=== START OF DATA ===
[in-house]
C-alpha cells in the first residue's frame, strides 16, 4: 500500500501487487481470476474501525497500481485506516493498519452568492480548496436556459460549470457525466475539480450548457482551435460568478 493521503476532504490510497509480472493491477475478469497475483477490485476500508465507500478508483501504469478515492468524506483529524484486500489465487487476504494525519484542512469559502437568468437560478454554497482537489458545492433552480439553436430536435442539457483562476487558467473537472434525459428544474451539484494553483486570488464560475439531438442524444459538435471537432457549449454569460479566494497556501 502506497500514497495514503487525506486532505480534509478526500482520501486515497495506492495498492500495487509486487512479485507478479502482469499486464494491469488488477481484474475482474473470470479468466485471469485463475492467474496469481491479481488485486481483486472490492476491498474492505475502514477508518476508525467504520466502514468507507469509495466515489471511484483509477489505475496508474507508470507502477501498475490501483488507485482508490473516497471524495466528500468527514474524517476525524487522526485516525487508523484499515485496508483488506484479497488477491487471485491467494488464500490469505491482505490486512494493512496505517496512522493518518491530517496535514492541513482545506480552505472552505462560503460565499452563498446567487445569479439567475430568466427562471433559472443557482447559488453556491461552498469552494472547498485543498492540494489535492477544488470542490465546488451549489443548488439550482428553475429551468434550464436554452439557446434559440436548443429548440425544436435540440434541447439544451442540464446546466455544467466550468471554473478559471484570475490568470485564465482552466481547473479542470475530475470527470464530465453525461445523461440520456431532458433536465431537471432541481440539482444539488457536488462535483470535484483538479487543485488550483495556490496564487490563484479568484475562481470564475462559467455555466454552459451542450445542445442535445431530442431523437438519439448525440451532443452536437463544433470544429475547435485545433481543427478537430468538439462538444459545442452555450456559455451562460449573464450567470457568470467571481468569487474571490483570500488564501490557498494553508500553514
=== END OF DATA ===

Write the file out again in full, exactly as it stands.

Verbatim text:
[in-house]
C-alpha cells in the first residue's frame, strides 16, 4: 500500500501487487481470476474501525497500481485506516493498519452568492480548496436556459460549470457525466475539480450548457482551435460568478 493521503476532504490510497509480472493491477475478469497475483477490485476500508465507500478508483501504469478515492468524506483529524484486500489465487487476504494525519484542512469559502437568468437560478454554497482537489458545492433552480439553436430536435442539457483562476487558467473537472434525459428544474451539484494553483486570488464560475439531438442524444459538435471537432457549449454569460479566494497556501 502506497500514497495514503487525506486532505480534509478526500482520501486515497495506492495498492500495487509486487512479485507478479502482469499486464494491469488488477481484474475482474473470470479468466485471469485463475492467474496469481491479481488485486481483486472490492476491498474492505475502514477508518476508525467504520466502514468507507469509495466515489471511484483509477489505475496508474507508470507502477501498475490501483488507485482508490473516497471524495466528500468527514474524517476525524487522526485516525487508523484499515485496508483488506484479497488477491487471485491467494488464500490469505491482505490486512494493512496505517496512522493518518491530517496535514492541513482545506480552505472552505462560503460565499452563498446567487445569479439567475430568466427562471433559472443557482447559488453556491461552498469552494472547498485543498492540494489535492477544488470542490465546488451549489443548488439550482428553475429551468434550464436554452439557446434559440436548443429548440425544436435540440434541447439544451442540464446546466455544467466550468471554473478559471484570475490568470485564465482552466481547473479542470475530475470527470464530465453525461445523461440520456431532458433536465431537471432541481440539482444539488457536488462535483470535484483538479487543485488550483495556490496564487490563484479568484475562481470564475462559467455555466454552459451542450445542445442535445431530442431523437438519439448525440451532443452536437463544433470544429475547435485545433481543427478537430468538439462538444459545442452555450456559455451562460449573464450567470457568470467571481468569487474571490483570500488564501490557498494553508500553514